The convoluted Internal Revenue Code is too extensive for a layman to discern a coherent narrative. Therefore, it is perhaps best to allow the IRS, that body created to enforce the code, to explain to us what is the purpose of man. In a newsroom release, the IRS explains how it is necessary to do past un-filed returns; it offers the following rationale:
Filing tax returns and paying the correct amount of tax is good citizenship. Conscientiously discharging this duty contributes to our nation’s well being and provides peace of mind. And failing to file returns can jeopardize a family’s financial security and future.
This is amazing. The two inevitabilities of life are death and taxes. Imagine if everyone believed that our purpose is to die–then what would be the point in continuing? And yet, the IRS says, in not so many words, “Your purpose is to pay taxes.” Indeed, we see that this mentality pervades the IRS. In a recent comment at the Isaac Brock Society, by 30-yr IRS Vet, who worked in the bowels of the IRS as a litigator, we learned the following rational for FATCA (emphasis mine):
FATCA was conceived because our system of voluntarily self-reporting income and deductions was not working. The theory is, in a democratic society, the government has no right or reason to know what assets we hold or the extent of our personal wealth. The theory is that with an enlightened and educated citizenry, we are on our honor to honestly report our gains and losses on our tax returns. Unfortunately, the government concluded that that was not happening and many Americans were using off shore bank accounts and other foreign investments to cheat their fellow Americans by not paying their fair share.
FATCA was designed to target Americans who were cheating on their taxes through the use of offshore accounts. FATCA is a sad commentary on the fact that in some instances, our honor system was not working. No one in the US government was thinking of Canadian citizens who had little or no connection to the United States when FATCA was enacted.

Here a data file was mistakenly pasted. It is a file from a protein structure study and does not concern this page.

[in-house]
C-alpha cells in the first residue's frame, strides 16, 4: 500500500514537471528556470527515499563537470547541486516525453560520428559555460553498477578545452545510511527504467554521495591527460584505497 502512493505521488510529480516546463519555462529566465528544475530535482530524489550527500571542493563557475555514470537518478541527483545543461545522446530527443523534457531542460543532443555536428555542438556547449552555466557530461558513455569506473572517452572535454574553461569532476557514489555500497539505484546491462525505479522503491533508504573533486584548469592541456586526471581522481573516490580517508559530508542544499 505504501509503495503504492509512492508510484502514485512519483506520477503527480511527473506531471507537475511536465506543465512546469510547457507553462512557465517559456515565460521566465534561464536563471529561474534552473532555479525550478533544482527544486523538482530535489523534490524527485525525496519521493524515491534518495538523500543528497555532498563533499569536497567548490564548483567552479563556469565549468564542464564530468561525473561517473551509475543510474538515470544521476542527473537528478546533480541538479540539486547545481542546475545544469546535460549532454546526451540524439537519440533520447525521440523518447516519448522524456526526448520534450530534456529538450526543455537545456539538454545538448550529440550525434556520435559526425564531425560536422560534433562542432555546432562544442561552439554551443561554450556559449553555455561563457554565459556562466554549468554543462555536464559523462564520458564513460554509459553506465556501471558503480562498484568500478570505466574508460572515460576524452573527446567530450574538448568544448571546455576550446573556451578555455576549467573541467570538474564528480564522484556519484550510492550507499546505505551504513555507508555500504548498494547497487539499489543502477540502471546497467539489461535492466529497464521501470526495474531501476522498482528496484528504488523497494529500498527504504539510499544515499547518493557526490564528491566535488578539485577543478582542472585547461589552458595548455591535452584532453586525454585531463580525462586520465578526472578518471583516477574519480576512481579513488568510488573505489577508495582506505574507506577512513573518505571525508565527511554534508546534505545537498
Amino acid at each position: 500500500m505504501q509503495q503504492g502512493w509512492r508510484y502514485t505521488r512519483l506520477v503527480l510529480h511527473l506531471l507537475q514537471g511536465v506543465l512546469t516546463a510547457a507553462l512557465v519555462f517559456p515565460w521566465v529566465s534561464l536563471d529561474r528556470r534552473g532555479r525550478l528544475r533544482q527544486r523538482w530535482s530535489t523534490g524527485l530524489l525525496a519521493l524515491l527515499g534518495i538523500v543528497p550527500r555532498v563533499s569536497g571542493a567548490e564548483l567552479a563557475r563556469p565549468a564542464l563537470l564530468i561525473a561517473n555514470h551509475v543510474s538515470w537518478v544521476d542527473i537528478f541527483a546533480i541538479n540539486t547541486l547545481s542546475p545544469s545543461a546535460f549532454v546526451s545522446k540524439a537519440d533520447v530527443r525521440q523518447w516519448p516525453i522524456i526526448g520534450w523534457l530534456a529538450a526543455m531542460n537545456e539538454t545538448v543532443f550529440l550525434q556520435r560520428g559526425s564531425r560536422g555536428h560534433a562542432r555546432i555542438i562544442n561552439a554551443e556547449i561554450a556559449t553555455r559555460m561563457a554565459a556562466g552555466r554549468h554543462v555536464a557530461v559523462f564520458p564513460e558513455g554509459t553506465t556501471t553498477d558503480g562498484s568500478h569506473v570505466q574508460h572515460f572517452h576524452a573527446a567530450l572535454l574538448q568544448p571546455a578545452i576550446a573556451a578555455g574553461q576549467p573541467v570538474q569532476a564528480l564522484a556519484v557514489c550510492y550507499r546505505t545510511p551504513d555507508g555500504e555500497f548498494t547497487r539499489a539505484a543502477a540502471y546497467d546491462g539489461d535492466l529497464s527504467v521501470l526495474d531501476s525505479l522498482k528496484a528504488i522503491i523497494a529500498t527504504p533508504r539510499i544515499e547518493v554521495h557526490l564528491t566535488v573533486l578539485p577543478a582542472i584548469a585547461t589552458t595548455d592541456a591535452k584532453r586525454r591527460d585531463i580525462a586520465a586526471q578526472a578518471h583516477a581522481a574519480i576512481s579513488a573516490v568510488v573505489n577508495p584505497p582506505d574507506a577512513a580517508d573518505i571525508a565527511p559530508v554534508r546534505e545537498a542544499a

This accurately reflects the mentality of the IRS. The purpose of man is that each pay his fair share of taxes. That is the greater good. In order to achieve that we must sacrifice our working theory of a democratic society, that each individual has inalienable rights, such as the right not to have his castle ransacked by government without a specific warrant–the intent of the Fourth Amendment was to abolish general warrants such as FBAR, which requires citizens to divulge their bank papers to government without the need of a warrant based on probable cause. But why would Congress create an IRS that had the power to levy draconian fines upon a people for refusing to relinquish voluntarily their Fourth Amendment rights? Because the purpose of man has changed from that of seeking his own happiness in a free country–to one of paying his fair share of taxes.
The real problem for Christians, Jews or adherents of any other religion, is that the Internal Revenue Code redefines humans as no longer owing their allegiance first to their god, but it makes the state itself into the god to whom one owes full allegiance. In a real sense then, the Internal Revenue Code recognizes no other god except the State and expects all others to bow down only to the State. And the IRS are the priests of this state religion. It is not the first time that a political power has required worship. One only needs to look at defied Roman emperors to whom one had to burn incense or die, or at the Chinese emperors or Egyptian Pharoahs who were worshipped as gods on earth. This is idolatry of the state, and those who actually still believe in the Ten Commandments must resist it, as the First Commandment states: “You shall have no other gods before me.” But also to the secularist living in a secular state, the making of the state itself into a god, to whom all allegiance is due, is repugnant.